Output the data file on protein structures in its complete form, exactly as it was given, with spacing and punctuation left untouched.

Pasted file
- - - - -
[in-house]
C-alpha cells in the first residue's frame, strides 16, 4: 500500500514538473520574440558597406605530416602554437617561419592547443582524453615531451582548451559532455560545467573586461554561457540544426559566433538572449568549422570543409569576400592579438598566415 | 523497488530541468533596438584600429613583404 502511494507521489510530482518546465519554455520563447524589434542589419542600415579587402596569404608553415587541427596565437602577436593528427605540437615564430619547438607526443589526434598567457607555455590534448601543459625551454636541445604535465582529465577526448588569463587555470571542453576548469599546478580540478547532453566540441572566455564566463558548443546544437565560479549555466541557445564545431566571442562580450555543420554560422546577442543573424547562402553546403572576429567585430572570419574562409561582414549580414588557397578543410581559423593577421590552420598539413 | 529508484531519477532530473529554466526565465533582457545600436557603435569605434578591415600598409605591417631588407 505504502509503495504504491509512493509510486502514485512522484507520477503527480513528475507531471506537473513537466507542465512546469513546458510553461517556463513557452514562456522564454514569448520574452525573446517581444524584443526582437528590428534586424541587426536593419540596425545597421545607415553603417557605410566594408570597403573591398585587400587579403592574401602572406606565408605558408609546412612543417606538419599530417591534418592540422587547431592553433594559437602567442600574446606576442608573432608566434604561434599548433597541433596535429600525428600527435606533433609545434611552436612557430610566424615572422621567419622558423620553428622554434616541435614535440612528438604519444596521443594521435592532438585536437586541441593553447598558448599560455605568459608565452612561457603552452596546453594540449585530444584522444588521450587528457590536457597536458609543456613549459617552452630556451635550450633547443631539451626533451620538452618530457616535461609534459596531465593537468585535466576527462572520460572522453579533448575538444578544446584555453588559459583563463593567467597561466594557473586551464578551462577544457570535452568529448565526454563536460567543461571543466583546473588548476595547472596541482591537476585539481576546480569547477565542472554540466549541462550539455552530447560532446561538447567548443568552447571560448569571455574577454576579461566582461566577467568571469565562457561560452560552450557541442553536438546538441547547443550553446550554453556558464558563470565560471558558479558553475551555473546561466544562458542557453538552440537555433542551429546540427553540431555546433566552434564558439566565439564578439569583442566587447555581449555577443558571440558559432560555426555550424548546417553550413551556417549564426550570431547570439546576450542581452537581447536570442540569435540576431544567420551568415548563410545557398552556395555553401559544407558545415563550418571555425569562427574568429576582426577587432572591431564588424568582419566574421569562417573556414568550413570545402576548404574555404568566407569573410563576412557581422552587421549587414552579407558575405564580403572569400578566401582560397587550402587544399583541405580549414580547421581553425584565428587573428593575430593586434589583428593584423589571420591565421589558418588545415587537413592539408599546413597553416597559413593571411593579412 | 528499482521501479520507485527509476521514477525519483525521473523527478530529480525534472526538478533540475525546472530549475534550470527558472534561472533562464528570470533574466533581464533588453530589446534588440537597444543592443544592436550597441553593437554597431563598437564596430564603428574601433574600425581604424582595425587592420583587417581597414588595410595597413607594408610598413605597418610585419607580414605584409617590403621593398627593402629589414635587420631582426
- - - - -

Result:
[in-house]
C-alpha cells in the first residue's frame, strides 16, 4: 500500500514538473520574440558597406605530416602554437617561419592547443582524453615531451582548451559532455560545467573586461554561457540544426559566433538572449568549422570543409569576400592579438598566415 | 523497488530541468533596438584600429613583404 502511494507521489510530482518546465519554455520563447524589434542589419542600415579587402596569404608553415587541427596565437602577436593528427605540437615564430619547438607526443589526434598567457607555455590534448601543459625551454636541445604535465582529465577526448588569463587555470571542453576548469599546478580540478547532453566540441572566455564566463558548443546544437565560479549555466541557445564545431566571442562580450555543420554560422546577442543573424547562402553546403572576429567585430572570419574562409561582414549580414588557397578543410581559423593577421590552420598539413 | 529508484531519477532530473529554466526565465533582457545600436557603435569605434578591415600598409605591417631588407 505504502509503495504504491509512493509510486502514485512522484507520477503527480513528475507531471506537473513537466507542465512546469513546458510553461517556463513557452514562456522564454514569448520574452525573446517581444524584443526582437528590428534586424541587426536593419540596425545597421545607415553603417557605410566594408570597403573591398585587400587579403592574401602572406606565408605558408609546412612543417606538419599530417591534418592540422587547431592553433594559437602567442600574446606576442608573432608566434604561434599548433597541433596535429600525428600527435606533433609545434611552436612557430610566424615572422621567419622558423620553428622554434616541435614535440612528438604519444596521443594521435592532438585536437586541441593553447598558448599560455605568459608565452612561457603552452596546453594540449585530444584522444588521450587528457590536457597536458609543456613549459617552452630556451635550450633547443631539451626533451620538452618530457616535461609534459596531465593537468585535466576527462572520460572522453579533448575538444578544446584555453588559459583563463593567467597561466594557473586551464578551462577544457570535452568529448565526454563536460567543461571543466583546473588548476595547472596541482591537476585539481576546480569547477565542472554540466549541462550539455552530447560532446561538447567548443568552447571560448569571455574577454576579461566582461566577467568571469565562457561560452560552450557541442553536438546538441547547443550553446550554453556558464558563470565560471558558479558553475551555473546561466544562458542557453538552440537555433542551429546540427553540431555546433566552434564558439566565439564578439569583442566587447555581449555577443558571440558559432560555426555550424548546417553550413551556417549564426550570431547570439546576450542581452537581447536570442540569435540576431544567420551568415548563410545557398552556395555553401559544407558545415563550418571555425569562427574568429576582426577587432572591431564588424568582419566574421569562417573556414568550413570545402576548404574555404568566407569573410563576412557581422552587421549587414552579407558575405564580403572569400578566401582560397587550402587544399583541405580549414580547421581553425584565428587573428593575430593586434589583428593584423589571420591565421589558418588545415587537413592539408599546413597553416597559413593571411593579412 | 528499482521501479520507485527509476521514477525519483525521473523527478530529480525534472526538478533540475525546472530549475534550470527558472534561472533562464528570470533574466533581464533588453530589446534588440537597444543592443544592436550597441553593437554597431563598437564596430564603428574601433574600425581604424582595425587592420583587417581597414588595410595597413607594408610598413605597418610585419607580414605584409617590403621593398627593402629589414635587420631582426